Effects of timing of cord clamping on neonatal hemoglobin and bilirubin levels in preterm and term infants-A prospective observational cohort study

PLoS One. 2024 Jan 2;19(1):e0295929. doi: 10.1371/journal.pone.0295929. eCollection 2024.


Background: Delayed cord clamping (DCC) is a proven beneficial intervention, but the suggested timings of DCC vary from 30 to 300 seconds after birth or until cord pulsation stops. This study aimed to find the optimum timing of DCC to maximize the benefits such as an increase in hemoglobin, and hematocrit without increasing the risks of polycythemia and hyperbilirubinemia.

Methods: We conducted a single-center prospective observational cohort study. All singleton neonates with gestational age ≥ 28 weeks born at the center in the 17 months of the study period from November 2020 to March 2022 were enrolled. Participants were divided into four groups based on DCC time: group A: <60 sec, group B: 60-119 sec, group C: 120-180 sec, and group D: >180 sec. The primary outcome was the levels of hemoglobin, hematocrit, and bilirubin at 48 hours of life.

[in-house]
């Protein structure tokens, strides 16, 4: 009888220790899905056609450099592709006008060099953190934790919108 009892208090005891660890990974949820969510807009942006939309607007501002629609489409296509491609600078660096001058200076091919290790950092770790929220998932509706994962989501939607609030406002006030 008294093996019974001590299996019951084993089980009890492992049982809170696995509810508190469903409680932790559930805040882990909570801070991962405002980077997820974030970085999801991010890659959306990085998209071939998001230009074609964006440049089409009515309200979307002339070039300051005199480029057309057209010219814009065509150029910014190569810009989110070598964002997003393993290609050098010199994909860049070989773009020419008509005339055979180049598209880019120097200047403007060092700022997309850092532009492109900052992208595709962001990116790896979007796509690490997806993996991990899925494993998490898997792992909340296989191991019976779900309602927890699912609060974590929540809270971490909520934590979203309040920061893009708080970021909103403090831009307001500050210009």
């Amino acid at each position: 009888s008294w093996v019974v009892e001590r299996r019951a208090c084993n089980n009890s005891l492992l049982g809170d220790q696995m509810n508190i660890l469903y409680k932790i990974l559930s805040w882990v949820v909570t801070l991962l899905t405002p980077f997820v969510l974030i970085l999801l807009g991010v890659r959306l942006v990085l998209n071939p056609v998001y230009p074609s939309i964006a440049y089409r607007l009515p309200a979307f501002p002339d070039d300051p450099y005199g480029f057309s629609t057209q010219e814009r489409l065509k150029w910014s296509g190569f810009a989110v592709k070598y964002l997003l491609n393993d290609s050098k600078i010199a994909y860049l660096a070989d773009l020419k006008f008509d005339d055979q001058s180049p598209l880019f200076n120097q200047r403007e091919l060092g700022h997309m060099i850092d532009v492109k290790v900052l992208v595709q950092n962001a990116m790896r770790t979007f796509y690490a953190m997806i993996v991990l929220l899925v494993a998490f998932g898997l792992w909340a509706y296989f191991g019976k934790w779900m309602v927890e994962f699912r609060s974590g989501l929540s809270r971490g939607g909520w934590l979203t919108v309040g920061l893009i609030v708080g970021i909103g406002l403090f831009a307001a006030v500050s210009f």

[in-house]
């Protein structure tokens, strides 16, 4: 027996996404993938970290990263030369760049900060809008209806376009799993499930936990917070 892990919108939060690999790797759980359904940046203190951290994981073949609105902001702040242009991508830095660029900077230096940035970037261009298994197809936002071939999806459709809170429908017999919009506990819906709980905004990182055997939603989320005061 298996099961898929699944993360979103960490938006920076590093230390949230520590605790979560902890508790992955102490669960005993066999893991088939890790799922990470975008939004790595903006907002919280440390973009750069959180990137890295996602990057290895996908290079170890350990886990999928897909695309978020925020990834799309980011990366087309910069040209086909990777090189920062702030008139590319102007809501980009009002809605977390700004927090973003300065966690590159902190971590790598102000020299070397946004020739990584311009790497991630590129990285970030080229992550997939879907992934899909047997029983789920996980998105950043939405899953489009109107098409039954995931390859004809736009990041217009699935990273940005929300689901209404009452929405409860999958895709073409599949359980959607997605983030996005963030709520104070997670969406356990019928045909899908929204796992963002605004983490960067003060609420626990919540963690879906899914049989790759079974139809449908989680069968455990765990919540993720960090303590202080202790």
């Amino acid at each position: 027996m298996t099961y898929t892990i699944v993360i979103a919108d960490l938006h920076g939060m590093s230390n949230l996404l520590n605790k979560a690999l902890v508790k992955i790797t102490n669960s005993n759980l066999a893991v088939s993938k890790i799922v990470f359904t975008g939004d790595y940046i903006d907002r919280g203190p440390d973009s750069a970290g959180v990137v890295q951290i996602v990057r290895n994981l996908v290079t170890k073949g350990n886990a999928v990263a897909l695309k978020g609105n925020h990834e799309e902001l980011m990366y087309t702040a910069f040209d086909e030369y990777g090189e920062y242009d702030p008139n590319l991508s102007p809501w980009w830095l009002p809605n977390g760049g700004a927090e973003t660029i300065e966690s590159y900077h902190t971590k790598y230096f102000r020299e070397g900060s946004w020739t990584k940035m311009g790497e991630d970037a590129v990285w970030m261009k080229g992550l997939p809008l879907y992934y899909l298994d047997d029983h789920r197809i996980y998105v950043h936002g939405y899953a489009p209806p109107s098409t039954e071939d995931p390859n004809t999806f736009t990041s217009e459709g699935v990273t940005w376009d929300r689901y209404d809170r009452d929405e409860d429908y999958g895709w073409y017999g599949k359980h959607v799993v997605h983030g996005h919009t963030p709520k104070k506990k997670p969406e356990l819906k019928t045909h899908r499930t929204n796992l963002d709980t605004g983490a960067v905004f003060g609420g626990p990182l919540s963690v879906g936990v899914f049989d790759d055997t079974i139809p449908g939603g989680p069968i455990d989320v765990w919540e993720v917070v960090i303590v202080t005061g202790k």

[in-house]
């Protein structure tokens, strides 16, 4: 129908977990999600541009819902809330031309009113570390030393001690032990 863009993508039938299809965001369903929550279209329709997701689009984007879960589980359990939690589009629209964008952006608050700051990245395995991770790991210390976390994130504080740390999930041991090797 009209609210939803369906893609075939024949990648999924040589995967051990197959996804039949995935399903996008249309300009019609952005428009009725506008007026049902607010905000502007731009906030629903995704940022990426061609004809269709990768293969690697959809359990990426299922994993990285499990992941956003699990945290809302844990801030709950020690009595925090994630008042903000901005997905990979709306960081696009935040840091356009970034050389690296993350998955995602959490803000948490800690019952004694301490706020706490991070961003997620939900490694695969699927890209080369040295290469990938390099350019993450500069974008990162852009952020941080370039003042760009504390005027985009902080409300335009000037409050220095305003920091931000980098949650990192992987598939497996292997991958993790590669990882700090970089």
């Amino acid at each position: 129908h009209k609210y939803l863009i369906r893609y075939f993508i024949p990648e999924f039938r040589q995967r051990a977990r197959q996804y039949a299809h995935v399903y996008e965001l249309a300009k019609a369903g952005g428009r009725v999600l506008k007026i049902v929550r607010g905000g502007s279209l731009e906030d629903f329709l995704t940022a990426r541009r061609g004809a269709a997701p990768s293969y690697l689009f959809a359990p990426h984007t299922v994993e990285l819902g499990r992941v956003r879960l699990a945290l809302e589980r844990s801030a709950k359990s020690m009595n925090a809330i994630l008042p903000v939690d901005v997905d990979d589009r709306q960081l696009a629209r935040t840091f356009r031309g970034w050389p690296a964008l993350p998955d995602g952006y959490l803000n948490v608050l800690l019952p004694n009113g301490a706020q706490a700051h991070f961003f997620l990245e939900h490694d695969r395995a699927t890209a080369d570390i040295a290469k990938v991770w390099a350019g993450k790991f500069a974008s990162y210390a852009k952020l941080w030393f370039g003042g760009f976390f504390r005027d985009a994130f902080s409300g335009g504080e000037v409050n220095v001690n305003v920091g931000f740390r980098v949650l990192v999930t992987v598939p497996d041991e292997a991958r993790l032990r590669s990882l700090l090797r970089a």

Results: Four hundred and eight neonates were enrolled. They were divided into four groups based on the timing of DCC (group A: n = 52, group B: n = 137, group C: n = 155, group D: n = 64). With an increase in the duration of DCC, there was an increase in the level of hemoglobin and hematocrit without an increase in the risk of polycythemia or neonatal hyperbilirubinemia. The benefits were best in group C (120-180 sec) and group D (>180 sec).

Conclusions: DCC of ≥ 120 seconds appears to be optimal where hemoglobin and hematocrit are highest without an increase in the risk of neonatal hyperbilirubinemia. The risk of adverse effects like polycythemia or neonatal hyperbilirubinemia requiring phototherapy did not increase even after extending the time of cord clamping to >180 seconds.

Publication types

  • Observational Study

MeSH terms

  • Bilirubin
  • Constriction
  • Hemoglobins
  • Humans
  • Hyperbilirubinemia, Neonatal*
  • Infant
  • Infant, Newborn
  • Polycythemia*
  • Prospective Studies
  • Umbilical Cord


  • Hemoglobins
  • Bilirubin

Grants and funding

The author(s) received no specific funding for this work.